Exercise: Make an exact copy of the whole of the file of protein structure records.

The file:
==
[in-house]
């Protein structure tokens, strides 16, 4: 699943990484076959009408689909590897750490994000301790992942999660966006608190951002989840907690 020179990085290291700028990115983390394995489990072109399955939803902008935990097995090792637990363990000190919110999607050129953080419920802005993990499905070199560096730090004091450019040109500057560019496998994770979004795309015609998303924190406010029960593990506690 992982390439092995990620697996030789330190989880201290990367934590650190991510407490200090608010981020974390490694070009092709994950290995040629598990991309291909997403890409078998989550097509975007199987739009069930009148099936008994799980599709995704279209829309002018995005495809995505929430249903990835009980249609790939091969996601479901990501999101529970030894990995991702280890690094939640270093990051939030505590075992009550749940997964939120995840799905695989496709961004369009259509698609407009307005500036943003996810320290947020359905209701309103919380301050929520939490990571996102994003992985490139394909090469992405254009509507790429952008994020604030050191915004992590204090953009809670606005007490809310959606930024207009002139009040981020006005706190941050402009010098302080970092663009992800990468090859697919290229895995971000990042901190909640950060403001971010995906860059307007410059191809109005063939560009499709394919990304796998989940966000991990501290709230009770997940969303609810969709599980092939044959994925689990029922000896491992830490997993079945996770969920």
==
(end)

[in-house]
């Protein structure tokens, strides 16, 4: 699943990484076959009408689909590897750490994000301790992942999660966006608190951002989840907690 020179990085290291700028990115983390394995489990072109399955939803902008935990097995090792637990363990000190919110999607050129953080419920802005993990499905070199560096730090004091450019040109500057560019496998994770979004795309015609998303924190406010029960593990506690 992982390439092995990620697996030789330190989880201290990367934590650190991510407490200090608010981020974390490694070009092709994950290995040629598990991309291909997403890409078998989550097509975007199987739009069930009148099936008994799980599709995704279209829309002018995005495809995505929430249903990835009980249609790939091969996601479901990501999101529970030894990995991702280890690094939640270093990051939030505590075992009550749940997964939120995840799905695989496709961004369009259509698609407009307005500036943003996810320290947020359905209701309103919380301050929520939490990571996102994003992985490139394909090469992405254009509507790429952008994020604030050191915004992590204090953009809670606005007490809310959606930024207009002139009040981020006005706190941050402009010098302080970092663009992800990468090859697919290229895995971000990042901190909640950060403001971010995906860059307007410059191809109005063939560009499709394919990304796998989940966000991990501290709230009770997940969303609810969709599980092939044959994925689990029922000896491992830490997993079945996770969920």